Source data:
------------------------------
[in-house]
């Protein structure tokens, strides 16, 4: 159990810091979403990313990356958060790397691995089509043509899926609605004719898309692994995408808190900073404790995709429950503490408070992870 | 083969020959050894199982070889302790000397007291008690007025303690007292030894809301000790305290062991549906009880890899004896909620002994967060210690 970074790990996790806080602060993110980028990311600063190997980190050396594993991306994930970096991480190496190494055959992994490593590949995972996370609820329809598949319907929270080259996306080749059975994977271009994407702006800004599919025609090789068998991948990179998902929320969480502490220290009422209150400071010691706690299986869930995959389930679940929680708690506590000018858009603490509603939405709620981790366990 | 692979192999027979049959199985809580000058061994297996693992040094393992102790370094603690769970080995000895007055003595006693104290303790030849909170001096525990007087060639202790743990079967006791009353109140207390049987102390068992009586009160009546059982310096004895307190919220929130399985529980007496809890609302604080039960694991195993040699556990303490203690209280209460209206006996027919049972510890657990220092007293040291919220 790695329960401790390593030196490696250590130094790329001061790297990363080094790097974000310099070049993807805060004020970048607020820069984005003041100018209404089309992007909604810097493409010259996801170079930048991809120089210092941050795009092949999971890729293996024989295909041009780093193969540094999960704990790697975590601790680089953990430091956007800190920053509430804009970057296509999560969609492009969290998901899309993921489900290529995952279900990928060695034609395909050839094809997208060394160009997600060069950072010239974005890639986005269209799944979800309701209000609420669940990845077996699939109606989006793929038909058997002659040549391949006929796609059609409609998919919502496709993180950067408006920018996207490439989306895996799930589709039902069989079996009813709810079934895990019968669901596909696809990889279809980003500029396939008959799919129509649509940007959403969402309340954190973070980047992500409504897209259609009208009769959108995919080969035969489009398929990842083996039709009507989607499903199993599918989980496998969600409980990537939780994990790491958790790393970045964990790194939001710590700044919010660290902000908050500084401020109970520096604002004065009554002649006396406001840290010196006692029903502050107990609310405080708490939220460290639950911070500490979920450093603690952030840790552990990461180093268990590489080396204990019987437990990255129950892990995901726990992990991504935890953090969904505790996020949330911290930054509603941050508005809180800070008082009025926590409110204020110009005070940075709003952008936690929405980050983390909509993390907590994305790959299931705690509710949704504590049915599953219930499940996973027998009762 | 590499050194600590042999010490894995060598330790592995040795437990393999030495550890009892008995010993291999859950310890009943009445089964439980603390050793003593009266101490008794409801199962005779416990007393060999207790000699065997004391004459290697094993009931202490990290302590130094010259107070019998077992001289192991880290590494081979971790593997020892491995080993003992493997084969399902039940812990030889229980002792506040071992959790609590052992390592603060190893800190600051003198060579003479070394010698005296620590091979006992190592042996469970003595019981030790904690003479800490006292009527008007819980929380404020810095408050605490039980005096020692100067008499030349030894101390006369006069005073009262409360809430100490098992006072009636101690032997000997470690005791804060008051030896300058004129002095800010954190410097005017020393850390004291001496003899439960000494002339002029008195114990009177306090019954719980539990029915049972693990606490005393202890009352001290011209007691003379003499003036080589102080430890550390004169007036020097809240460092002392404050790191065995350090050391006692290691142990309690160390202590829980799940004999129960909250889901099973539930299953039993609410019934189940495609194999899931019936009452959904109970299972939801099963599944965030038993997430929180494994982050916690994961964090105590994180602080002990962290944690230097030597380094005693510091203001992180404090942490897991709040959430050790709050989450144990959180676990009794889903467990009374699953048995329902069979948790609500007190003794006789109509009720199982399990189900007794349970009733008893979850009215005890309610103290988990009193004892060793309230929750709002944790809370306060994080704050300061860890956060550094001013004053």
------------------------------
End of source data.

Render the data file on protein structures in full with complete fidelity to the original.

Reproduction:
[in-house]
């Protein structure tokens, strides 16, 4: 159990810091979403990313990356958060790397691995089509043509899926609605004719898309692994995408808190900073404790995709429950503490408070992870 | 083969020959050894199982070889302790000397007291008690007025303690007292030894809301000790305290062991549906009880890899004896909620002994967060210690 970074790990996790806080602060993110980028990311600063190997980190050396594993991306994930970096991480190496190494055959992994490593590949995972996370609820329809598949319907929270080259996306080749059975994977271009994407702006800004599919025609090789068998991948990179998902929320969480502490220290009422209150400071010691706690299986869930995959389930679940929680708690506590000018858009603490509603939405709620981790366990 | 692979192999027979049959199985809580000058061994297996693992040094393992102790370094603690769970080995000895007055003595006693104290303790030849909170001096525990007087060639202790743990079967006791009353109140207390049987102390068992009586009160009546059982310096004895307190919220929130399985529980007496809890609302604080039960694991195993040699556990303490203690209280209460209206006996027919049972510890657990220092007293040291919220 790695329960401790390593030196490696250590130094790329001061790297990363080094790097974000310099070049993807805060004020970048607020820069984005003041100018209404089309992007909604810097493409010259996801170079930048991809120089210092941050795009092949999971890729293996024989295909041009780093193969540094999960704990790697975590601790680089953990430091956007800190920053509430804009970057296509999560969609492009969290998901899309993921489900290529995952279900990928060695034609395909050839094809997208060394160009997600060069950072010239974005890639986005269209799944979800309701209000609420669940990845077996699939109606989006793929038909058997002659040549391949006929796609059609409609998919919502496709993180950067408006920018996207490439989306895996799930589709039902069989079996009813709810079934895990019968669901596909696809990889279809980003500029396939008959799919129509649509940007959403969402309340954190973070980047992500409504897209259609009208009769959108995919080969035969489009398929990842083996039709009507989607499903199993599918989980496998969600409980990537939780994990790491958790790393970045964990790194939001710590700044919010660290902000908050500084401020109970520096604002004065009554002649006396406001840290010196006692029903502050107990609310405080708490939220460290639950911070500490979920450093603690952030840790552990990461180093268990590489080396204990019987437990990255129950892990995901726990992990991504935890953090969904505790996020949330911290930054509603941050508005809180800070008082009025926590409110204020110009005070940075709003952008936690929405980050983390909509993390907590994305790959299931705690509710949704504590049915599953219930499940996973027998009762 | 590499050194600590042999010490894995060598330790592995040795437990393999030495550890009892008995010993291999859950310890009943009445089964439980603390050793003593009266101490008794409801199962005779416990007393060999207790000699065997004391004459290697094993009931202490990290302590130094010259107070019998077992001289192991880290590494081979971790593997020892491995080993003992493997084969399902039940812990030889229980002792506040071992959790609590052992390592603060190893800190600051003198060579003479070394010698005296620590091979006992190592042996469970003595019981030790904690003479800490006292009527008007819980929380404020810095408050605490039980005096020692100067008499030349030894101390006369006069005073009262409360809430100490098992006072009636101690032997000997470690005791804060008051030896300058004129002095800010954190410097005017020393850390004291001496003899439960000494002339002029008195114990009177306090019954719980539990029915049972693990606490005393202890009352001290011209007691003379003499003036080589102080430890550390004169007036020097809240460092002392404050790191065995350090050391006692290691142990309690160390202590829980799940004999129960909250889901099973539930299953039993609410019934189940495609194999899931019936009452959904109970299972939801099963599944965030038993997430929180494994982050916690994961964090105590994180602080002990962290944690230097030597380094005693510091203001992180404090942490897991709040959430050790709050989450144990959180676990009794889903467990009374699953048995329902069979948790609500007190003794006789109509009720199982399990189900007794349970009733008893979850009215005890309610103290988990009193004892060793309230929750709002944790809370306060994080704050300061860890956060550094001013004053």